亜鉛鉄板のスパングルについて [in Japanese] Spangles of Galvanized Irons Sheet [in Japanese]
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It has been empirically known that corrosion resistance, formability, and other properties of the spangles of galvanized iron sheet greatly depend upon the variation of structural formation (general pattern) of the spangles. However, the reason of the fact has not been clarified yet.<br>The present study of the authors is an attempt to establish relations ammong external appearance, crystal orientation, and corrosion resistance of the spangles.<br>The results of the study revealed that with respect to external appearance, spangles would be divided into the following three types:<br>Type A (representative dendritic spangles): The spangle develops from one nucleus, and the main axes of growth linearly and radially extend with smaller branches growing out.<br>Type (B): The spangle grows from a nucleus in a straight line, and the axis of growth sharply divides the area into two parts: shiny area on one side and frosty one on the other.<br>Type (C): In this pattern, the axes of growth are generally curved and blurred, and more or less frosty areas are exhibited over the whole surface.<br>The results of the determination of crystal orientation of each spangle were as follows:<br>Type A: The crystal orientation on the plane parallel to the sheet surface was close to the basal plane of hexagonal crystals at an angle of not more than 8° to C-axis.<br>Type B: The crystal orientation on the plane parallel to the sheet surface was at an angle of 9-30° to C-axis. The shiny areas consisted of single crystals and the frosty ones exhibited progressive change of orientation with growth of the spangle.<br>Type C: The crystal orientation on the plane parallel to the sheet surface was at an angle of not less than 57° to C-axis. It was close to the hexagonal prism and consisted of polycrstals exhibiting preferred orientation.<br>As for corrosion resistanse, the spangles of Type A were superior to others. The corrosion resistance of the spangles was higher when the crystal orientation was closer to the basal plane of hexagonal crystals.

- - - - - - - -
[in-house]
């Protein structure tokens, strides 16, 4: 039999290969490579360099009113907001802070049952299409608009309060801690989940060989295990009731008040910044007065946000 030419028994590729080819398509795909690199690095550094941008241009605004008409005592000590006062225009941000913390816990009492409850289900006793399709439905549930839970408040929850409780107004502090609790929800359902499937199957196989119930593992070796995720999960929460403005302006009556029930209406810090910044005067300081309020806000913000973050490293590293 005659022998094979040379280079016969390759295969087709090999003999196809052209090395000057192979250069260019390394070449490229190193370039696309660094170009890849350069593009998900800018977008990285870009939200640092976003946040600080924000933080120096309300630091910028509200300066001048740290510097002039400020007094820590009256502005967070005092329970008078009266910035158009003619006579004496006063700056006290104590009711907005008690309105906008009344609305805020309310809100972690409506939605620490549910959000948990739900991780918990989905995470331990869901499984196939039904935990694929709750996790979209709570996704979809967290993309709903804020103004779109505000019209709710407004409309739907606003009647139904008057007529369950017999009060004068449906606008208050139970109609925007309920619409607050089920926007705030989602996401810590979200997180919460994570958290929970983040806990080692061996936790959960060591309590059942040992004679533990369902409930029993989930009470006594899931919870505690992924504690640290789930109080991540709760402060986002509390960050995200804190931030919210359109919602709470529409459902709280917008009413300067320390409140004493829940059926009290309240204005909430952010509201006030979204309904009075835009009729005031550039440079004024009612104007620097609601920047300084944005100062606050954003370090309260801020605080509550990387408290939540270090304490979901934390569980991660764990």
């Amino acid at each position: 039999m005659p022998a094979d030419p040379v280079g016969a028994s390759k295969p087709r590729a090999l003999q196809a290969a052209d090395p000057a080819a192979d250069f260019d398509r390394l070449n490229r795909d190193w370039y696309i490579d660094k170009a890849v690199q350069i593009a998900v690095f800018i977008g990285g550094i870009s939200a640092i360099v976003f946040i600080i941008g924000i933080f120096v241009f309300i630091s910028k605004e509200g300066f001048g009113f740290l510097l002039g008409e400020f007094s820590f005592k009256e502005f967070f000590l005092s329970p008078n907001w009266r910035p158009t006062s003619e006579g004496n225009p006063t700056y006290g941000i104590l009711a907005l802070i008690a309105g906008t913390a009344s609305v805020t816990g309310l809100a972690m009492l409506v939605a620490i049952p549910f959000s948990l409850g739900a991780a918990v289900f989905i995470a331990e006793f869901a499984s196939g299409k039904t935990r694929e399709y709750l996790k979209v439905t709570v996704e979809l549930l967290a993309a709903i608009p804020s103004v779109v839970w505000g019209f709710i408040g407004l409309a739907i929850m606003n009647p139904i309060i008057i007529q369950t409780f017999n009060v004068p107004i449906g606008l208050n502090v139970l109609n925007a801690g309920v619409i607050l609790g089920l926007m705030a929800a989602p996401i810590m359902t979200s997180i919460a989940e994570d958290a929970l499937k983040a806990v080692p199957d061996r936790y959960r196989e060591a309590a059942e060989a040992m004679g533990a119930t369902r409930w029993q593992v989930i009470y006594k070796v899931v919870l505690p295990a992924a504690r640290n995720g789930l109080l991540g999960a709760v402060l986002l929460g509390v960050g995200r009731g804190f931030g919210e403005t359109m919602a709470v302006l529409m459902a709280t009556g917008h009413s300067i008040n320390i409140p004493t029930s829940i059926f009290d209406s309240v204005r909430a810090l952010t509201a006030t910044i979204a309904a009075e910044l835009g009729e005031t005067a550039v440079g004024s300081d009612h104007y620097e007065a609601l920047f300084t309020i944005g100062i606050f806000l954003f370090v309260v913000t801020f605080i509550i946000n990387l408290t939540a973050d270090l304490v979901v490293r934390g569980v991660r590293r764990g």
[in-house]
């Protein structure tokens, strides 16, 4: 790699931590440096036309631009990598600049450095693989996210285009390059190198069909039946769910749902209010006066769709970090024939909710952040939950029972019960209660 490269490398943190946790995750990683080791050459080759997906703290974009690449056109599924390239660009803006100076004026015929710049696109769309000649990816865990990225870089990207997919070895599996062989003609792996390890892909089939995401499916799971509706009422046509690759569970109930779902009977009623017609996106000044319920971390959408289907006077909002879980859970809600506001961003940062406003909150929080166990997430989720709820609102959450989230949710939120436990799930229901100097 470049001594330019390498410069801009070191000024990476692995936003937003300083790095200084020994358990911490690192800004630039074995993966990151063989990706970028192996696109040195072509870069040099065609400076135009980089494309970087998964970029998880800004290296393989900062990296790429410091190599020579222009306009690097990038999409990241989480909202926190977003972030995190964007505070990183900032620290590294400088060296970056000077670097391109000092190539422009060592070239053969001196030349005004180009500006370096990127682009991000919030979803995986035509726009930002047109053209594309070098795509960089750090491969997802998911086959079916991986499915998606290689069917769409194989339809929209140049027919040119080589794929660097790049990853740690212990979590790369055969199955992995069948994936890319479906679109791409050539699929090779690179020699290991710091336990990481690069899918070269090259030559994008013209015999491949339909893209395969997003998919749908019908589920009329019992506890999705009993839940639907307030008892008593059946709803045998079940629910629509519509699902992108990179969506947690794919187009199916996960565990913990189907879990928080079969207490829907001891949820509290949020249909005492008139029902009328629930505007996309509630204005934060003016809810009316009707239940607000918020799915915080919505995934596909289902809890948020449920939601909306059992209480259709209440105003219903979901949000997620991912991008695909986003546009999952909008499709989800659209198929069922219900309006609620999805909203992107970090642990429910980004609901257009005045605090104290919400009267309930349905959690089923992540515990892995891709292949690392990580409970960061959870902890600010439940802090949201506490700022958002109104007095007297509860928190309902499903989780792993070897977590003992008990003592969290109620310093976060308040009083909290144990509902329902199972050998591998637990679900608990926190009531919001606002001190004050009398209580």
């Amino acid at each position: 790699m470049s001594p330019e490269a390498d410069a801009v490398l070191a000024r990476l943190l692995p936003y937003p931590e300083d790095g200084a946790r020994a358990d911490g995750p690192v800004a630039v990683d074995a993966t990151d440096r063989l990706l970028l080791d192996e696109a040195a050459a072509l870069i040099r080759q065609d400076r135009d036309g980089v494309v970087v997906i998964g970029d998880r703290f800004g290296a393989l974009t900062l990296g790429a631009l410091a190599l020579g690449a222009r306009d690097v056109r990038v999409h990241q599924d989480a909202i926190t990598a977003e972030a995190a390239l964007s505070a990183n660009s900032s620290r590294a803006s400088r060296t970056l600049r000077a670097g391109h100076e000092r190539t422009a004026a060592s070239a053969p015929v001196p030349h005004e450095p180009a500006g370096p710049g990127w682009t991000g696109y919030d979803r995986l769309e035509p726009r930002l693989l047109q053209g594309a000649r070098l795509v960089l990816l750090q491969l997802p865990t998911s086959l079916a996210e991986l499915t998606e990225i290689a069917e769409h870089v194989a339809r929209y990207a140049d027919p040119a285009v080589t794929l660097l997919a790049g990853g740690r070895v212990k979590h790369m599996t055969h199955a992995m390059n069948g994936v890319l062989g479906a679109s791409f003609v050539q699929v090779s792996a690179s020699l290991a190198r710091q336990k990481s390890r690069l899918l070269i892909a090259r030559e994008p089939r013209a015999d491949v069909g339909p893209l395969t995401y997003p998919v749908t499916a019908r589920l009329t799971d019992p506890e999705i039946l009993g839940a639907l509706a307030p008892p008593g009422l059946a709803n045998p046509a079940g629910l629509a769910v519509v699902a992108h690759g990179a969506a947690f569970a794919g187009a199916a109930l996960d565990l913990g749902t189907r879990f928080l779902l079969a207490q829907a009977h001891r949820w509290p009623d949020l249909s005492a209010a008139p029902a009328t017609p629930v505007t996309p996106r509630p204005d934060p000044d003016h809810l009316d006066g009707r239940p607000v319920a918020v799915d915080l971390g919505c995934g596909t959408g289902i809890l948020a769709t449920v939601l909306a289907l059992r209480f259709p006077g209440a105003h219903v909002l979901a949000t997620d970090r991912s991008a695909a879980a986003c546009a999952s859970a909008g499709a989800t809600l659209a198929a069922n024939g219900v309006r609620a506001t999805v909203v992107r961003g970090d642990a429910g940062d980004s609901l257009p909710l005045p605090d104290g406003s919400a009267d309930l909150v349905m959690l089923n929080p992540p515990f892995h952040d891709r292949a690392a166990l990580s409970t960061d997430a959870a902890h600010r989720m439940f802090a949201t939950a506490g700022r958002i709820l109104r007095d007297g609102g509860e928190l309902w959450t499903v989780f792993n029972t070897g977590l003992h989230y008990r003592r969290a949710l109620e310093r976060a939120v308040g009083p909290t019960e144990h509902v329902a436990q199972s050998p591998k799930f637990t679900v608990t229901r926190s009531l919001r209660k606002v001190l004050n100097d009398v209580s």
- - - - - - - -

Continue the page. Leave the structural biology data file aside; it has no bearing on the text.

- Journal of the Metal Finishing Society of Japan
Journal of the Metal Finishing Society of Japan 24(1), 13-20, 1973
The Surface Finishing Society of Japan